Frank Darabont is one talented writer and director, evidenced simply by one of the greatest films of all time The Shawshank Redemption. And even though I am less than a fan (to say the least) of his other prison movie The Green Mile, based on the above-mentioned masterpiece I will see anything he is even involved in.
His latest film The Mist, based as those other mentioned films are on a Stephen King book, is his exploration of a genre unknown to him – the horror/thriller. And there’s a lot to like about it but it’s far from the level he has reached before.
The film centres around a freak storm which unleashes a mysterious mist, and a band of blood-thirsty creatures that lurk within it, on a small town, where a small band of citizens hole-up in a supermarket and try to fight for their lives.
The Mist is by and large a mystery thriller with elements of horror (sometimes gory examples of it) only thrown in here and there. It’s the intense cases of the latter which should equals parts shock and satisfy any fans of this kind of film. But it was the mystery element that kept me watching and more importantly interested. The first and last section of the film has mystery in abundance and fortunately that makes up for the lacking middle section. Especially towards the beginning, when we are first introduced to this mysterious mist which has descended upon this small town and the group of people we spend our time with, there is a very intense sense of “What the hell is this? What’s going on?” Most of the time there’s this eerie “nothingness” to it all, something I think was very on purpose. This is accomplished by a strange lack of a musical score in the moments where we would usually expect there to be one and, of course, the fact we don’t know what the hell is going on.
The fact that most of the film takes place within a supermarket allows for interesting confrontations between the characters. At first they band together in their fear then they start to pick and choose sides. It’s more realistic, if I can use that term with regards to a film like this, in the way the characters act than I have seen from a film of this type in quite a while. It’s not all clichés with every character representing a typical type of person but instead at least the characters seem half believable in their diversity. However I can say that more than a few times the acting was less than convincing, sometimes even outright bad, which effectively takes back the believability the film managed to muster in the first place. I just hate it when a film works so hard to achieve one thing and then does something else which negates what they just accomplished; this unfortunately happens with The Mist.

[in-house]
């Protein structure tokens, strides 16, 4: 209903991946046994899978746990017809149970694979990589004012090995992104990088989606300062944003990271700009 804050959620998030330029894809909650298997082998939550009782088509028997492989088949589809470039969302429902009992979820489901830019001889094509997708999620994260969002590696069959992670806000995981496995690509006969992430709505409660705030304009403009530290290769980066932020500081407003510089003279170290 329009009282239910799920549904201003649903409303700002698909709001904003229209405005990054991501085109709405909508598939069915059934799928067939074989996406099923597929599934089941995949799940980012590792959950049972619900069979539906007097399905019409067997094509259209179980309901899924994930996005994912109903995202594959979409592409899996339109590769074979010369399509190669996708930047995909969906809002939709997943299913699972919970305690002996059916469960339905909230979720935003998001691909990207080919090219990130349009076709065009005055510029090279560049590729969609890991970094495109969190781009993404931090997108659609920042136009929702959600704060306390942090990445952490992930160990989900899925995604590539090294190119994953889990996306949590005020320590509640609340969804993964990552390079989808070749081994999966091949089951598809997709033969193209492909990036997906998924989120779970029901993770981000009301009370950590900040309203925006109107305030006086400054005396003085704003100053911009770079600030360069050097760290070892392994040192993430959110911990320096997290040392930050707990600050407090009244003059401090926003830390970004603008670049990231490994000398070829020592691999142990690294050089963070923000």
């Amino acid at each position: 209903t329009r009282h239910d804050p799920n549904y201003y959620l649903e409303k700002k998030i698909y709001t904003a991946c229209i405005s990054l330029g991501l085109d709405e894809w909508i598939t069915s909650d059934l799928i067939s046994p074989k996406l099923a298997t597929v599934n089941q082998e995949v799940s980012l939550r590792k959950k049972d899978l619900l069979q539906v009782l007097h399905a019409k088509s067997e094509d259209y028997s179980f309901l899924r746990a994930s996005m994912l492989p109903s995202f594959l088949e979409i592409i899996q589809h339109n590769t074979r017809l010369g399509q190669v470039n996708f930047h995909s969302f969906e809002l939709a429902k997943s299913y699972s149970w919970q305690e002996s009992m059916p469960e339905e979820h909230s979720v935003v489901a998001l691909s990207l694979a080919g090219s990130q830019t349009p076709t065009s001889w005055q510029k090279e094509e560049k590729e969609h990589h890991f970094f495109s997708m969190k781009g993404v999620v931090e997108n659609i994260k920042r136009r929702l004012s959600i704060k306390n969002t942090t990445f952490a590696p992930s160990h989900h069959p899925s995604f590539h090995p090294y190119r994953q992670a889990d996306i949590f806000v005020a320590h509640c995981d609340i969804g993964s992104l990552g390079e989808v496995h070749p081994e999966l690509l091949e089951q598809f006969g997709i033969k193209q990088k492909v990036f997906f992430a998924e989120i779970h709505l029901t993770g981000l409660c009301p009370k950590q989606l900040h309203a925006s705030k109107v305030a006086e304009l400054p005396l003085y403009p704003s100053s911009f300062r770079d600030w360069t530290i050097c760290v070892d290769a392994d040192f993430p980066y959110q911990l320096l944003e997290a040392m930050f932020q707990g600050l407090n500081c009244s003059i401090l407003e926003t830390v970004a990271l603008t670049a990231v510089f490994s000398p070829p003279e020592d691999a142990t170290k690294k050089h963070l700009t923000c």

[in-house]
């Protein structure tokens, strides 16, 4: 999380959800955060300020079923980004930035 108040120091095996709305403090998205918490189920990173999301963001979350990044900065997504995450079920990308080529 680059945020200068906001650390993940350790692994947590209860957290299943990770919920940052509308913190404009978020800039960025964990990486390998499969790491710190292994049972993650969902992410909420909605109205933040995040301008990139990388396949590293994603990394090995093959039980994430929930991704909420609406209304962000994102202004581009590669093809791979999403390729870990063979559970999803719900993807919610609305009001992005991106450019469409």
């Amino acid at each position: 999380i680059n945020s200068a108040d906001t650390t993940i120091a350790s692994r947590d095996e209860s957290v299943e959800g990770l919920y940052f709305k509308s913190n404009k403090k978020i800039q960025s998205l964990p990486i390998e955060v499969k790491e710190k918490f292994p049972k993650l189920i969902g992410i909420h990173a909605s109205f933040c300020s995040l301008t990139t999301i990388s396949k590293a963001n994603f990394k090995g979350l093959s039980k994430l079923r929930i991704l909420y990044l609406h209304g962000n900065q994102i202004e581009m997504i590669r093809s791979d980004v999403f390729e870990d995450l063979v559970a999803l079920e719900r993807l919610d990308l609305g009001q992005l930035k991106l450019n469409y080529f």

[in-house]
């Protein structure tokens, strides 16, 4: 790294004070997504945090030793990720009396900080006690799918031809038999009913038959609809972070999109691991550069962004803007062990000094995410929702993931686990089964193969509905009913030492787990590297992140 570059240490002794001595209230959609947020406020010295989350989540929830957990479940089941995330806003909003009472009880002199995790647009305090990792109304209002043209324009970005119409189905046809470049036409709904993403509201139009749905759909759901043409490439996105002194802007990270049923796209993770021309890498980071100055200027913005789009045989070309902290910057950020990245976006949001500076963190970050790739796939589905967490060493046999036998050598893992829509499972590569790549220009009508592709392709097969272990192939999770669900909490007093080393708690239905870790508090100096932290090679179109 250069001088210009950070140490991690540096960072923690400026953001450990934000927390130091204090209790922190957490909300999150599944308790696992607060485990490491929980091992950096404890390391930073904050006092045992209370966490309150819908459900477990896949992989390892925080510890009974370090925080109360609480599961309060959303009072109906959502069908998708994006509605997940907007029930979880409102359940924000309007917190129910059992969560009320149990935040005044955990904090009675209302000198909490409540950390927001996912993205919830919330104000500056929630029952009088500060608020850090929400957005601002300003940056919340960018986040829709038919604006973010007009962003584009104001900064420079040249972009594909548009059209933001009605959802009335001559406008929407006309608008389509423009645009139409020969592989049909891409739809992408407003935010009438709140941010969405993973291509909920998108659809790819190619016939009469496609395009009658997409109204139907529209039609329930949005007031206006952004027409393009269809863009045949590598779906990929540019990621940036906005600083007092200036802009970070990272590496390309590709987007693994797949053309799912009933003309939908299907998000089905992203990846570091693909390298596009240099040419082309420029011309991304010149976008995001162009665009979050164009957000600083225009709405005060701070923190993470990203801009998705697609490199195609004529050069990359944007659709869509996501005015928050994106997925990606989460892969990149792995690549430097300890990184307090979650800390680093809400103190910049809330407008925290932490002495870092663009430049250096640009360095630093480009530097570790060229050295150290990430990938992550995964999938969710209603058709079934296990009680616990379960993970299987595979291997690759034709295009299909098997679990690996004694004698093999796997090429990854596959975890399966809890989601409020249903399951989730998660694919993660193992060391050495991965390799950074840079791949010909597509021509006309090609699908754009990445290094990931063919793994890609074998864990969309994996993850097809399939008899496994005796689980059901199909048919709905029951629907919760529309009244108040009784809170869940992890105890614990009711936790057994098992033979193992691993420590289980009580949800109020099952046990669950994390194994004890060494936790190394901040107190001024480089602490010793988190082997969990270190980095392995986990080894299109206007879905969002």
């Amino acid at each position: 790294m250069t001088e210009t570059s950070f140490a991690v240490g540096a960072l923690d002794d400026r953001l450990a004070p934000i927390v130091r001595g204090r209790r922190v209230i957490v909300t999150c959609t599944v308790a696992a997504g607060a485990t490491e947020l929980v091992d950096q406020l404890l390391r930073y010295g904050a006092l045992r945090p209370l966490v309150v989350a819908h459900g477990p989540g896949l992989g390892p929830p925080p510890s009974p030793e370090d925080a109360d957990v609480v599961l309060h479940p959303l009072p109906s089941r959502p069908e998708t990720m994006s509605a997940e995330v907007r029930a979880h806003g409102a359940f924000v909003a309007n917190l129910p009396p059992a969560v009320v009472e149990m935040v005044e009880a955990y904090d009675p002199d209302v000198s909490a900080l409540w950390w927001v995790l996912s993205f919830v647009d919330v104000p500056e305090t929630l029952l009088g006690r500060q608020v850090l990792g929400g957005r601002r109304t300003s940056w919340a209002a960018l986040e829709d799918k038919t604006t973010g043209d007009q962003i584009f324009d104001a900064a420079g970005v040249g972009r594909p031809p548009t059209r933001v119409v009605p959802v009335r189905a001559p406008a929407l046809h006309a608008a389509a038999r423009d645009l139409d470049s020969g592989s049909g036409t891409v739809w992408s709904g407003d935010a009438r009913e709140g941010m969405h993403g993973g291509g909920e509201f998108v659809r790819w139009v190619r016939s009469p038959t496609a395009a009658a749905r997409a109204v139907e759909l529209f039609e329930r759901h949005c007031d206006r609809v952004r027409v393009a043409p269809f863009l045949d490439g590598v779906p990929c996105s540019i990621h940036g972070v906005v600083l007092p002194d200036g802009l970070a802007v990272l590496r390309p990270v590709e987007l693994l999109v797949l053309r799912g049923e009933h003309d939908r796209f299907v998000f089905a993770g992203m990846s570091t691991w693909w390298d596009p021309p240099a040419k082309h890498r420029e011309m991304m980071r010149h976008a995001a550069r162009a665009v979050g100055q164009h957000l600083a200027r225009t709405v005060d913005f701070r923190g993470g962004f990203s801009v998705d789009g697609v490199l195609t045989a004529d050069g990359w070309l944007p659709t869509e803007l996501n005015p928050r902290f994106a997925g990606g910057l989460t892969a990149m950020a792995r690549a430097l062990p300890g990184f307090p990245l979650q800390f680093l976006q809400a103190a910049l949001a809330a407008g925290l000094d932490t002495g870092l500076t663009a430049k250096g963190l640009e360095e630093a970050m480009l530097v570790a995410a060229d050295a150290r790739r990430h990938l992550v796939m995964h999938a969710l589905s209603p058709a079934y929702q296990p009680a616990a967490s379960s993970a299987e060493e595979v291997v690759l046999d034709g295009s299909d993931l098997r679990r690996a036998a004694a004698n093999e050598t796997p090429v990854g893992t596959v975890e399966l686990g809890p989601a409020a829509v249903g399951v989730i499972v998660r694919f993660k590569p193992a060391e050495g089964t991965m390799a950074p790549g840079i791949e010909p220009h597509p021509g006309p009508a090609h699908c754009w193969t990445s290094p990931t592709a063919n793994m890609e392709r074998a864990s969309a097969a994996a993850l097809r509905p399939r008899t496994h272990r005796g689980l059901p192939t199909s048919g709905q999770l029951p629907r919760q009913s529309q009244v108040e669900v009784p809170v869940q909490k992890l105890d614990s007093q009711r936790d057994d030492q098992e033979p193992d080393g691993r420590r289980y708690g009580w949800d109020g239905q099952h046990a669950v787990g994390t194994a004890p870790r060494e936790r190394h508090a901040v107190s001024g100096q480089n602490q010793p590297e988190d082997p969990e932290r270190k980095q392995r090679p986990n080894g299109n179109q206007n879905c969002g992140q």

I apologise to anyone who may count my synopsis of the film as a spoiler but I can see no way I can even talk about it without telling you something about the threat which looms on the characters. The CGI is both a strength and a major weakness of the film. When we’re inside the supermarket looking out at this mysterious mist, the creature effects look great, probably because we can only vaguely see what they are and are left to make up our own minds. However when the first scene of attack occurs, and we get up close and personal with the creatures, the computer effects are very apparent. This again takes back something they managed to accomplish earlier on – the fact that they showed more means that the effect is less. And I sense it was supposed to be the exact opposite.
One of my biggest complaints about the film has to be the character played by Marcia Gay Harden. Although she’s nothing short of great here as far as her performance goes, as she always is, this religious, and sorry for being so blunt, nut-job jabbers on and on about how this is the “end of days” and that the people who want to survive aren’t “bending to God’s will”. Frankly I got sick of it after only a few minutes of hearing her but that’s not enough. For some reason she is allowed to carry on, with no one doing anything to shut her the hell up. I usually don’t want to hold a single element (or in this case a character) against a film, but the beating over the head of this religious element using this woman really just annoyed the hell out of me.
Darabont’s strength is his ability to garner tension and fear through us not knowing just what the hell is going to happen next. It’s a very unpredictable film with an almost unbearable, venom filled ironic conclusion, and it also serves up some great mystery, fear and tension and a few gleefully gory moments to boot. I could go on and on about its weaknesses too, as it goes without saying that there are many I have failed to mention, but I’d rather end on a fairly high note; The Mist is worth checking out even if it’s nothing overly great.